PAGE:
New Delhi: Telcos waiting for penalty notices from the Department of Telecom (DoT) on intra-circle 3G roaming (ICR) pacts may be in for a rude shock. The DoT is not only planning to impose a maximum fine of Rs 50 crore per circle, citing licence violations, but has now decided to seek fresh legal opinion on what it calls ‘unjust enrichment’.
Put simply, this means that apart from charging for licence violation, DoT also wants to recover the revenues that telcos have gained by offering intra-circle roaming on 3G services. So, not one but two show-cause notices can be expected by these telcos over the next few days.
According to documents reviewed by Firstpost, top DoT officials will refer the matter of whether a separate show-cause notice should be drafted for ‘unjust enrichment’ by telcos to the Additional Solicitor General (ASG) and take his opinion before taking a final call on the matter.
Bharti, Vodafone, Idea and Aircel had won 3G airwaves in 13, 9 and 11 circles, respectively, and their roaming pacts ensured that customers could access high-speed data services on a pan-India basis.
A draft show-cause notice has already been prepared by DoT for Bharti’s operations in Haryana, Maharashtra, UP (East), Kolkata, Gujarat, Kerala and Madhya Pradesh service areas. Earlier media reports suggested that Bharti is a ‘taker’ of 3G spectrum, or uses high-end frequencies of other operators, in the nine regions where it does not have 3G spectrum bandwidth. However, Bharti also shares, or is a ‘giver’ of 3G, to Vodafone and Idea in 10 circles, these reports suggested.
Similarly, Vodafone, Idea and Aircel use each other’s networks in circles where they themselves are not present to offer 3G services. Earlier this year, the Telecom Dispute Settlement Appellate Tribunal (TDSAT) gave a split verdict on a petition filed by telcos, challenging an order by the Department of Telecom to stop such roaming pacts.
While TDSAT Chairman SB Sinha allowed petitions by Bharti Airtel, Vodafone, Idea Cellular, Aircel and Tata Teleservices challenging the DoT order, he also made it clear that the DoT needs to study licence conditions of each operator before deciding if there has been any violation when these telcos entered into pacts with each other to offer 3G services in circles where they did not have the license to offer such services.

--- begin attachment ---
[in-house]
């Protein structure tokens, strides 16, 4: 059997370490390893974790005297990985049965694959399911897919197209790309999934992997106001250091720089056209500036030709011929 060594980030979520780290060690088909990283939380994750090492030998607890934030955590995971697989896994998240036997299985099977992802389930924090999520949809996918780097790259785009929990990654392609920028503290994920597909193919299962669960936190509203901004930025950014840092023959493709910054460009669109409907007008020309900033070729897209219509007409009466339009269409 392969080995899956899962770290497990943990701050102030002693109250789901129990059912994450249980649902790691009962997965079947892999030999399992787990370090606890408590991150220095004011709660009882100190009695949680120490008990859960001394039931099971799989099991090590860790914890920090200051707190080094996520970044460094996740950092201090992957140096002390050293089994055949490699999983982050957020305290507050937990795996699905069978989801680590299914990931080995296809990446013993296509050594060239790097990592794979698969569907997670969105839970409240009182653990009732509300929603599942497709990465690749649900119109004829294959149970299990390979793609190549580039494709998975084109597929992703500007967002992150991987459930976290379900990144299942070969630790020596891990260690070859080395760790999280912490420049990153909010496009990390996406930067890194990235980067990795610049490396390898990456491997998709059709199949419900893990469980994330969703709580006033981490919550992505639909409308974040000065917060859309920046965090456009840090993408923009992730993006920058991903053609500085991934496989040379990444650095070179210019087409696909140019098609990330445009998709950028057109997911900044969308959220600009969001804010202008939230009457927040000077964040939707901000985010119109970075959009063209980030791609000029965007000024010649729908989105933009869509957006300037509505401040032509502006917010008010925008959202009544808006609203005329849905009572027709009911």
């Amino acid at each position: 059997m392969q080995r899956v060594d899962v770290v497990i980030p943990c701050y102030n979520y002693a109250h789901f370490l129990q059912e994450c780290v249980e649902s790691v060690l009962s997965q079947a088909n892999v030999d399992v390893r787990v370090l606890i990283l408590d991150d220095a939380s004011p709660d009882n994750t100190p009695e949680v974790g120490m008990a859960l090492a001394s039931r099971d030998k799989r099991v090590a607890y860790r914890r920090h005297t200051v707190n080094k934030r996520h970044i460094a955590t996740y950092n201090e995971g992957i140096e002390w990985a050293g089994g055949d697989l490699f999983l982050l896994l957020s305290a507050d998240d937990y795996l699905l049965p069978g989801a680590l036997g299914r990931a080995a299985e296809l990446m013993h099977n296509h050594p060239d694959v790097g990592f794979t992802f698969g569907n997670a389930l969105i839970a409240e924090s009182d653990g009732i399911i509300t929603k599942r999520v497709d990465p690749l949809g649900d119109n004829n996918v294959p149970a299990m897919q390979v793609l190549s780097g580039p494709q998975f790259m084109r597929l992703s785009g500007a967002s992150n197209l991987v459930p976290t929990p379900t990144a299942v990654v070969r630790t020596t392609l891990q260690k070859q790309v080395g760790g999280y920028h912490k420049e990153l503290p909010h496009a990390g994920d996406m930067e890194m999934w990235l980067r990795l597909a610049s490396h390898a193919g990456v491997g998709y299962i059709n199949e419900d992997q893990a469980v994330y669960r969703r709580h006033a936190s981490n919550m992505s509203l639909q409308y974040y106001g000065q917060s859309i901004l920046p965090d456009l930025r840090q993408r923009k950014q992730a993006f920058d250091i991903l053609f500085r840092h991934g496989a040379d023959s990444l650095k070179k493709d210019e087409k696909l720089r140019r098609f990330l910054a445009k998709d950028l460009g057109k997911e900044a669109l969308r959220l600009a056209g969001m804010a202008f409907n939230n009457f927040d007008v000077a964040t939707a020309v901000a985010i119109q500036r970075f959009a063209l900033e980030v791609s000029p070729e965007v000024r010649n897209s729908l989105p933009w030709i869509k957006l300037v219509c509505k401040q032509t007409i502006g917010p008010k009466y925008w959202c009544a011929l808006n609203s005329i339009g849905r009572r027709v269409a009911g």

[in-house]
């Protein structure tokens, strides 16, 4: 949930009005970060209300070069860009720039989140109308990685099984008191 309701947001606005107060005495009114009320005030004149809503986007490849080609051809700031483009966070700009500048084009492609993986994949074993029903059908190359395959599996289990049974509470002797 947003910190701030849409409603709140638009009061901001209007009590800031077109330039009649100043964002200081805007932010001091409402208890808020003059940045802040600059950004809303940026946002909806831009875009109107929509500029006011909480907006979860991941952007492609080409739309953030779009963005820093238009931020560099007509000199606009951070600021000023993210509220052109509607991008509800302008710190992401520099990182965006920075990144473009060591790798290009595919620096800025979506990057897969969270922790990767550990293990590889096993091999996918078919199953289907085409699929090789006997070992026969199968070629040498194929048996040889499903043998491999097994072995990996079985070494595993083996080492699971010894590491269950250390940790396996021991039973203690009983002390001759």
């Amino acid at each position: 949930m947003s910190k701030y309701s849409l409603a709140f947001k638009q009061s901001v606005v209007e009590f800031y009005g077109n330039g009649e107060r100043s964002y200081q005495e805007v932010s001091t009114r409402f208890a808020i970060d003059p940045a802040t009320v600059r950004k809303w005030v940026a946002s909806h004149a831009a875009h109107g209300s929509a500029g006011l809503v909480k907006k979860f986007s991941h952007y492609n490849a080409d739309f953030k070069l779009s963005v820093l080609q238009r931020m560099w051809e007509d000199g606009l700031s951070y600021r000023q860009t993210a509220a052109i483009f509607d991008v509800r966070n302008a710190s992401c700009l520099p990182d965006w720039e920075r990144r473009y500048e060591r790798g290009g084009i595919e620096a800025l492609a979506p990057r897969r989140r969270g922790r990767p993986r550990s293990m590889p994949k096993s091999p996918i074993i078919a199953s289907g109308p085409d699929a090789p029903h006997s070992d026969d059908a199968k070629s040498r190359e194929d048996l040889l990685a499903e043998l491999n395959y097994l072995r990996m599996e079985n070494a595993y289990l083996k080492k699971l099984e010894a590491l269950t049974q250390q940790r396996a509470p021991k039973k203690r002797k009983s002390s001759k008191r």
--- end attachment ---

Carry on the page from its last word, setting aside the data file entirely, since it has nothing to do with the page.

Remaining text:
But TDSAT member PK Rastogi said since each petitioner (telco) does not have 3G licence in some circles, they cannot provide 3G services in these circles by making an intra-circle arrangement.
Speaking to Firstpost earlier, an official at a leading telco said DoT had acted quite like a rogue in asking telcos to switch off 3G services in those areas where each operator did not hold a licence abruptly at 5 pm on a Friday in December last year. “The DoT order came after the close of working hours, and we had to comply by 3 pm the next day, which was a Saturday. Also, courts were going into a recess…DoT acted like a rogue. This time, we will certainly take this dispute to a higher court even though we know DoT will again issue notices to all telcos”.
So there could be a long legal battle ahead even if DoT gets the Additional Solicitor General’s approval to issue two separate show-cause notices.
In his order, Judge Sinha made it clear that in its recommendations on the subject, sector regulator Trai “did not positively say that the ICR agreements entered into by the petitioners were violative of the terms and conditions of the licence.
It has assigned several reasons suggesting that the licensees should not be allowed to continue to do so as, by reason thereof inter-alia the Central Government, would lose a lot of revenue. But then, as noticed heretobefore, its views were prima-facie in nature. The same were to be accepted by the DoT.”
He said DoT should consider the terms and conditions of each ICR agreement separately “so that the terms and conditions contained therein may be analysed and the decisions therefor are rendered thereafter.”
The government had raised over $12 billion from 3G auctions in 2010. But no company managed to win airwaves in all of the country’s 22 service zones as the bid prices were much higher than expected – this is what led to ICR pacts.